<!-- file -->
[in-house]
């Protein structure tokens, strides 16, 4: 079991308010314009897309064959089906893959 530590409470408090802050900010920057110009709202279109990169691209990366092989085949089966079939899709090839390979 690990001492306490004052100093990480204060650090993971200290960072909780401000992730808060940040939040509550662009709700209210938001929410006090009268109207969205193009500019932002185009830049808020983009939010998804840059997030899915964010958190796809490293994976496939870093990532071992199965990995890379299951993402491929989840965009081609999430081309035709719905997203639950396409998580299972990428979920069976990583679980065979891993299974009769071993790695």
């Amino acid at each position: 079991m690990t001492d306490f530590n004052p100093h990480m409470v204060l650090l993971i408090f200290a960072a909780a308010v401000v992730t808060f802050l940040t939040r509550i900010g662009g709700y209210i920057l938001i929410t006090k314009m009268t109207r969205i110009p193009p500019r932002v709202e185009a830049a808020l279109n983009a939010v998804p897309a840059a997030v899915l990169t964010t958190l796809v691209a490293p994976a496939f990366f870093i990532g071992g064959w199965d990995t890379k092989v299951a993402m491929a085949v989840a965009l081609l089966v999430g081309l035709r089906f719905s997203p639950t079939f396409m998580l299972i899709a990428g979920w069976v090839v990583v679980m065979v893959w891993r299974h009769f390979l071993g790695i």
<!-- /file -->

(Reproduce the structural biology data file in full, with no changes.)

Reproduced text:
[in-house]
């Protein structure tokens, strides 16, 4: 079991308010314009897309064959089906893959 530590409470408090802050900010920057110009709202279109990169691209990366092989085949089966079939899709090839390979 690990001492306490004052100093990480204060650090993971200290960072909780401000992730808060940040939040509550662009709700209210938001929410006090009268109207969205193009500019932002185009830049808020983009939010998804840059997030899915964010958190796809490293994976496939870093990532071992199965990995890379299951993402491929989840965009081609999430081309035709719905997203639950396409998580299972990428979920069976990583679980065979891993299974009769071993790695």
């Amino acid at each position: 079991m690990t001492d306490f530590n004052p100093h990480m409470v204060l650090l993971i408090f200290a960072a909780a308010v401000v992730t808060f802050l940040t939040r509550i900010g662009g709700y209210i920057l938001i929410t006090k314009m009268t109207r969205i110009p193009p500019r932002v709202e185009a830049a808020l279109n983009a939010v998804p897309a840059a997030v899915l990169t964010t958190l796809v691209a490293p994976a496939f990366f870093i990532g071992g064959w199965d990995t890379k092989v299951a993402m491929a085949v989840a965009l081609l089966v999430g081309l035709r089906f719905s997203p639950t079939f396409m998580l299972i899709a990428g979920w069976v090839v990583v679980m065979v893959w891993r299974h009769f390979l071993g790695i």